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NAIROBI: August 29, 2018. Kenya Airways has reported an operating loss of US$10 million and an after tax loss of US$40 million for the first six months (H1) of 2018 on revenue of US$516.5 million.

The airline said it had reduced its pre-tax loss by 30.8 percent; net profit loss by 28.8 percent; and overheads by 20 percent during the period as passenger revenue rose 6.0 percent and cargo revenue grew 24 percent, with uplift increasing 13 percent to 32,000 tonnes.

Kenya Airways Lion Cub“The business has remained resilient and is focused on delivering solid results,” commented chairman Michael Joseph. “We continue to optimize the network to create more connections through our hub in Nairobi and in turn increase efficiency in order to reduce overall costs and return to profitability,” he added.

During H1 the airline launched new services to Mauritius and Cape Town; established a joint venture with Air France; set up a “privileged partnership” with Air Madagascar and Air Austral; and prepared to launch a daily B787-8 service to New York from October 28.

In July the airline also helped rescue a one year-old lion cub called King from a Paris apartment where he was being held illegally as an “exotic pet”.

King’s repatriation began from the Natuurhulpcentrum animal rescue centre in Belgium and continued via London Heathrow on Kenya Airways flights to Nairobi and Port Elizabeth, South Africa. The final leg of the journey was a successful transfer to his new home at the Shamwari Born Free Big Cat Rescue Centre, an hour’s drive north of the airport.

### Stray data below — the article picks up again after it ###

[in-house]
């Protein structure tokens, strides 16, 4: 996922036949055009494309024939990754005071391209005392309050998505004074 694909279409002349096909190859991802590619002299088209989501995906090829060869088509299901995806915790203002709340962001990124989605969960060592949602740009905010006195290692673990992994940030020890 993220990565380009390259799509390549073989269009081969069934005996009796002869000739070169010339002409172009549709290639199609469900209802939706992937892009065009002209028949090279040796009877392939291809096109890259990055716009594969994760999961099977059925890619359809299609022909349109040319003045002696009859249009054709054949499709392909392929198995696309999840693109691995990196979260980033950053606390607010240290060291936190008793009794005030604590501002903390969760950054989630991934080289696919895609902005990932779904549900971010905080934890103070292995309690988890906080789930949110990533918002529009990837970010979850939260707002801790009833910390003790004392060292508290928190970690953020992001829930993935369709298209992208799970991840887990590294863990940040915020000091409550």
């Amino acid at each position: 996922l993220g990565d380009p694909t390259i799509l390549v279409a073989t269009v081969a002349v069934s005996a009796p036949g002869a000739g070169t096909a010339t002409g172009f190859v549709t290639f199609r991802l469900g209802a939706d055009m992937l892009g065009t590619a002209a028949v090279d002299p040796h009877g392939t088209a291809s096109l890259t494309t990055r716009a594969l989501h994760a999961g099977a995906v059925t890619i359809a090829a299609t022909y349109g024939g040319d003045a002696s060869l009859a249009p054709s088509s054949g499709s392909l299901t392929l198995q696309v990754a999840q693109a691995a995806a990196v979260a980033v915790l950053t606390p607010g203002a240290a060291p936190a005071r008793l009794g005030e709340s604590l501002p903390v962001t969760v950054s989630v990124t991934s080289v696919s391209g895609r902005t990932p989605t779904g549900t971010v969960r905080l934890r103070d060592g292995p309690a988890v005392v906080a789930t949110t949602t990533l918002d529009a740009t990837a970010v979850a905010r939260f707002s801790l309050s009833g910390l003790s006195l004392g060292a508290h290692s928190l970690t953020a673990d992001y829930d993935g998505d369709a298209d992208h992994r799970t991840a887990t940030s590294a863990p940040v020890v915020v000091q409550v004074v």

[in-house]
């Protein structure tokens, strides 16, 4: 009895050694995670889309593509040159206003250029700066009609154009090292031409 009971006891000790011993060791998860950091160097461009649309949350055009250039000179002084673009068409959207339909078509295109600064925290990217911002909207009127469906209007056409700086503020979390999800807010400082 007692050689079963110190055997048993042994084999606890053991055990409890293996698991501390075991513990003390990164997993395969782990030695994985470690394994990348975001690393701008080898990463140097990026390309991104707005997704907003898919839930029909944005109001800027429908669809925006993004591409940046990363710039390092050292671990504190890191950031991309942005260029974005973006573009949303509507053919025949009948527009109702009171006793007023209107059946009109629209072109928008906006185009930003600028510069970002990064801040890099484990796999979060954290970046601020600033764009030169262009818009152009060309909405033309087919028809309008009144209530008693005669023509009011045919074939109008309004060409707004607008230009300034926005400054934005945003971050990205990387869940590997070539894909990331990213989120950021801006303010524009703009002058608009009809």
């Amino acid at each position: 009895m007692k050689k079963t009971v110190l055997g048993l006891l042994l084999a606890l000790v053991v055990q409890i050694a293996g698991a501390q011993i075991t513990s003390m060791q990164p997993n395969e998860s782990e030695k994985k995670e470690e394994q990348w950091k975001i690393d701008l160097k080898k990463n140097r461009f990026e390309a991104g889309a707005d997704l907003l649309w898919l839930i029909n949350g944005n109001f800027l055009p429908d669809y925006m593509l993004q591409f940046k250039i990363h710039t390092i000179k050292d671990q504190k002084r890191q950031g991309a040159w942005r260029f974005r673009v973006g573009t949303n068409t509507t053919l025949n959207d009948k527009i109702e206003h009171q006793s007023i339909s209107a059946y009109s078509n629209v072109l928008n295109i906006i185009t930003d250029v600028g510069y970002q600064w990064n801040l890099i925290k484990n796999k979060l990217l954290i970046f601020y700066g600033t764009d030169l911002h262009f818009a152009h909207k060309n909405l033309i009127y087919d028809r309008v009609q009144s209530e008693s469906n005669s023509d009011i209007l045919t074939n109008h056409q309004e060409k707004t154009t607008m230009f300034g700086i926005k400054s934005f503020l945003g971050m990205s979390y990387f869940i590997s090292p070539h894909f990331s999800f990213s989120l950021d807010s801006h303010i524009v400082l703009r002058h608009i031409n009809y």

Kenya Airways Area Cargo manager Katrina Hanson said the airline was “delighted” to help in the lion’s relocation. “This is in line with our policy to support the fight against illegal wildlife trade and crime. This cat’s population is steadily decreasing in the wild. In just two decades, Africa’s population has decreased 43 percent and it is estimated that as few as 23,000 remain.

“We have worked with Born Free for many years carrying rescued lions from Europe to Africa so they can enjoy being a lion. The 'Arc' facilities at Heathrow are fantastic for animal welfare from the smallest and domestic to the mightiest of beasts.”

Born Free Head of Animal Welfare & Captivity Dr. Chris Draper added: “It is staggering that, in 2018, lion cubs are still finding their way into the pet trade in Europe. We are concerned that King’s case is the tip of the iceberg, and that a great many wild animals are being kept illegally as pets across Europe and elsewhere.”

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